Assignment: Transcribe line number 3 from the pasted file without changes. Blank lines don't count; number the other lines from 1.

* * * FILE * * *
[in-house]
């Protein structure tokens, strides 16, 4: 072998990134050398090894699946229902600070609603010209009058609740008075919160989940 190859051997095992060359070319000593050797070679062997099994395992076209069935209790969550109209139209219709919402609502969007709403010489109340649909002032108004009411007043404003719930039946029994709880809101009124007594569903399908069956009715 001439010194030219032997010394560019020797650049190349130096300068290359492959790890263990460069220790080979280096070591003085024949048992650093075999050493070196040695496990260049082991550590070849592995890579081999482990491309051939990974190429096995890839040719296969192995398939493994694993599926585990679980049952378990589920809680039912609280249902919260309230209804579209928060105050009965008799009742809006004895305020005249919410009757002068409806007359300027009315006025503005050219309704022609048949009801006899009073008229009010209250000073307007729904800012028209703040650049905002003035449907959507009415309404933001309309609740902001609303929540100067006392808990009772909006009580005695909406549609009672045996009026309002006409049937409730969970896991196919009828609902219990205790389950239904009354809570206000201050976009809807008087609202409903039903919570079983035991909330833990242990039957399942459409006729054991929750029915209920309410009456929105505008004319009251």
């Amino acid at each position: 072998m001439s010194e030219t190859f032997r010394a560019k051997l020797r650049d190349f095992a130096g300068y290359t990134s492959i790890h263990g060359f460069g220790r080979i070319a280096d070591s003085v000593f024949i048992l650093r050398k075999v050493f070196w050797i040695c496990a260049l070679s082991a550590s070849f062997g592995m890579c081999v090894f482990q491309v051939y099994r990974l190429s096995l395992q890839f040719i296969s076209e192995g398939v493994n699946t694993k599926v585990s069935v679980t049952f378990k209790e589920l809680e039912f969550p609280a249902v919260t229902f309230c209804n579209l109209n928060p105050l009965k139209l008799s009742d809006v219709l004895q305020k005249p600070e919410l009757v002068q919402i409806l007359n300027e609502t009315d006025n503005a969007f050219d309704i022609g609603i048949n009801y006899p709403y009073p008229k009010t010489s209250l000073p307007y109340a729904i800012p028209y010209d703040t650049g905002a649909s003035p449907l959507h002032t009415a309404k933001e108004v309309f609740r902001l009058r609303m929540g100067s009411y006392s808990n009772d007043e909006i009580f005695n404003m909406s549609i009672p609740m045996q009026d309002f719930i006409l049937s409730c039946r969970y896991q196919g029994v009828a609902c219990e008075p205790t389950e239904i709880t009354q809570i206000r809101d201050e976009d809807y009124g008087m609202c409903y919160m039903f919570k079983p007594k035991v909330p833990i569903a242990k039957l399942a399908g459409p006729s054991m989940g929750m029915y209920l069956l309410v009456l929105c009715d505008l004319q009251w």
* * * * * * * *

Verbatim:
């Amino acid at each position: 072998m001439s010194e030219t190859f032997r010394a560019k051997l020797r650049d190349f095992a130096g300068y290359t990134s492959i790890h263990g060359f460069g220790r080979i070319a280096d070591s003085v000593f024949i048992l650093r050398k075999v050493f070196w050797i040695c496990a260049l070679s082991a550590s070849f062997g592995m890579c081999v090894f482990q491309v051939y099994r990974l190429s096995l395992q890839f040719i296969s076209e192995g398939v493994n699946t694993k599926v585990s069935v679980t049952f378990k209790e589920l809680e039912f969550p609280a249902v919260t229902f309230c209804n579209l109209n928060p105050l009965k139209l008799s009742d809006v219709l004895q305020k005249p600070e919410l009757v002068q919402i409806l007359n300027e609502t009315d006025n503005a969007f050219d309704i022609g609603i048949n009801y006899p709403y009073p008229k009010t010489s209250l000073p307007y109340a729904i800012p028209y010209d703040t650049g905002a649909s003035p449907l959507h002032t009415a309404k933001e108004v309309f609740r902001l009058r609303m929540g100067s009411y006392s808990n009772d007043e909006i009580f005695n404003m909406s549609i009672p609740m045996q009026d309002f719930i006409l049937s409730c039946r969970y896991q196919g029994v009828a609902c219990e008075p205790t389950e239904i709880t009354q809570i206000r809101d201050e976009d809807y009124g008087m609202c409903y919160m039903f919570k079983p007594k035991v909330p833990i569903a242990k039957l399942a399908g459409p006729s054991m989940g929750m029915y209920l069956l309410v009456l929105c009715d505008l004319q009251w």